CHARLES THE THIRD AND AARON THE FIRST
Preparations for the King’s Coronation are well in place. The meticulously planned ceremony, which the British do so well, is being organised down to the very last detail.
Some of these details are derived from the biblical coronation of the kings of Israel. These were, in turn, derived from the investiture of the Kohen Gadol or High Priest, as described in this week’s parasha.
Aaron, the first High Priest, is inaugurated in the following way:
“You shall take the garments and dress Aaron with the Robe of the Ephod, the Ephod and the Breastplate, you shall girdle him with the sash of the Ephod. You shall place the Turban on his head and the Crown of Sanctity over the Turban. You shall take the anointing oil, pour it on his head and anoint him.”
Similarly, King Charles will be robed in special garments. He will receive the symbols of office such as the Orb and Sceptre. He will be anointed with oil and the St. Edwards Crown will be placed on his head.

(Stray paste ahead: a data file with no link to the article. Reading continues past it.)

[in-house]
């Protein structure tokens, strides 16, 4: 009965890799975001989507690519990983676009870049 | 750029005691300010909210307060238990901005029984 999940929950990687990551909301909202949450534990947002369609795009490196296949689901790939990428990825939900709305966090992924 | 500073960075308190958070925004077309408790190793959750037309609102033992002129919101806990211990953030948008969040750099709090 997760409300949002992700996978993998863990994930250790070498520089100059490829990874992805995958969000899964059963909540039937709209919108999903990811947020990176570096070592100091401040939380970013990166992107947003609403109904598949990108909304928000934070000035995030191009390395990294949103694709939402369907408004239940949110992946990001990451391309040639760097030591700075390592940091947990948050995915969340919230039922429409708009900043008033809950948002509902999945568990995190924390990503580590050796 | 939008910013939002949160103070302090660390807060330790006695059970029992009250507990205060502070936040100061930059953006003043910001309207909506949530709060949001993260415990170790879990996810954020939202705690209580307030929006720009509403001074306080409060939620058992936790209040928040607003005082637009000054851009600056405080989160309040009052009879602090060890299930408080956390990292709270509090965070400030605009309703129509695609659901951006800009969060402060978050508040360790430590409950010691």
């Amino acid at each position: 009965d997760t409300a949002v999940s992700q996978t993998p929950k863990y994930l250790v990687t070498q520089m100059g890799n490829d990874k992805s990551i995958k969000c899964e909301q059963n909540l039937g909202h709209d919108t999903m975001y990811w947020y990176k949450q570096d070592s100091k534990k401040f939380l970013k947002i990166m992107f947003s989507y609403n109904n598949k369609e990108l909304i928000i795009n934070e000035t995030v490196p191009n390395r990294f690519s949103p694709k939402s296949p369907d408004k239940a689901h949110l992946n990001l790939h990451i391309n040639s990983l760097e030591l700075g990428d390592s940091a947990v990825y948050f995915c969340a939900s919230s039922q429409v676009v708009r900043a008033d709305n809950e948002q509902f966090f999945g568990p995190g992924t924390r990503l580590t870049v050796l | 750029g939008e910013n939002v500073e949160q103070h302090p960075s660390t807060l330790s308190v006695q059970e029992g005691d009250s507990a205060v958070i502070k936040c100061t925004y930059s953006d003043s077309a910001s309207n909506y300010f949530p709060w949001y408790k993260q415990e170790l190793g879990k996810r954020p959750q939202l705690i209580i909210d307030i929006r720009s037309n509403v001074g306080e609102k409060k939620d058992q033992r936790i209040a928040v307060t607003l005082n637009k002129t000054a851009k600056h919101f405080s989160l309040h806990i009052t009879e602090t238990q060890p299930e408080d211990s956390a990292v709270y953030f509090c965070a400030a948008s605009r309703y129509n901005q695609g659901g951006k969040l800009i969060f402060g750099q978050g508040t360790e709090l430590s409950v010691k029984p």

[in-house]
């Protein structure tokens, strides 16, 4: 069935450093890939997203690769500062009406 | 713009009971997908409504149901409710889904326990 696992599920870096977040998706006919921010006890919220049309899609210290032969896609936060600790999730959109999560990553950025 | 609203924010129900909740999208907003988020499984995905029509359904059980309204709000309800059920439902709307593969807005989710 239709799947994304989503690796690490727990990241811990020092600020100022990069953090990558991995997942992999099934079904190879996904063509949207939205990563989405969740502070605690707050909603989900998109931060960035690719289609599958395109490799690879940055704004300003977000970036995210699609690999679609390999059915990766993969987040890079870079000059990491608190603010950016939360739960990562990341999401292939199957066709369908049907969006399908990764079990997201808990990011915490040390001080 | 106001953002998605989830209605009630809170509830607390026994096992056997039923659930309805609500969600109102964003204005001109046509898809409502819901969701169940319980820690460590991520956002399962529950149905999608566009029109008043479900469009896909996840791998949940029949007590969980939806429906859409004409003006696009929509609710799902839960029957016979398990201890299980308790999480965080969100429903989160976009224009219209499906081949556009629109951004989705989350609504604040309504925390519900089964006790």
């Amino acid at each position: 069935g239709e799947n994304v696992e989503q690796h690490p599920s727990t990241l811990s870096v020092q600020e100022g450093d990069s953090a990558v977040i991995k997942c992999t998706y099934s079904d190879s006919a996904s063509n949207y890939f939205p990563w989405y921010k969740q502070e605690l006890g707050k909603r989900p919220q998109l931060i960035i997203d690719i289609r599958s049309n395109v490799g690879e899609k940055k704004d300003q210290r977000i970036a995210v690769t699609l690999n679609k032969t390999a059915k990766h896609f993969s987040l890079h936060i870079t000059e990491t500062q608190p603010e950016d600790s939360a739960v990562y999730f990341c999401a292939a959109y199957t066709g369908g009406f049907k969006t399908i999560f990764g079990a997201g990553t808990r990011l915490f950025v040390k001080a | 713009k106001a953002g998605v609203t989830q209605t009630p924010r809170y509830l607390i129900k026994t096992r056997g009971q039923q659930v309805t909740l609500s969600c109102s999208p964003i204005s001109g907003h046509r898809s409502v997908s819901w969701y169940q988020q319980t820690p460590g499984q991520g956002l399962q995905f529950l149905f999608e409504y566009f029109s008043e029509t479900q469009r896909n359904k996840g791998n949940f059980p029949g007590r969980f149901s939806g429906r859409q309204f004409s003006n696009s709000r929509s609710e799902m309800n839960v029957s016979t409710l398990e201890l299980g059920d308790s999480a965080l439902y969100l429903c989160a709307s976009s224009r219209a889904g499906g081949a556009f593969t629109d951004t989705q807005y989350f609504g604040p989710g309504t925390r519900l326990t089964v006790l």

When the late queen was crowned, the anointing ceremony was regarded as too sacred to be shared with the public and it took place beneath a canopy such that it was screened from gaze. Reports are that King Charles wishes to use a canopy with a see-through top so that it can be caught on camera for the first time.
The amount of oil used on the Coronation Spoon will be minimal.
By contrast, when Moses anointed Aaron, he was more generous in the use of oil. Psalm 133 describes how the oil ran down Aaron’s face and on to his beard and clothes. The oil symbolised G-d’s blessings that would flow from Aaron to the rest of the people.
The Hebrew term for one who is anointed in this way is Mashiach. The Messiah, when he arrives will be anointed with oil in a parallel ceremony.
We look forward to that event, accompanied by G-d’s generous blessings, speedily in our days. Amen.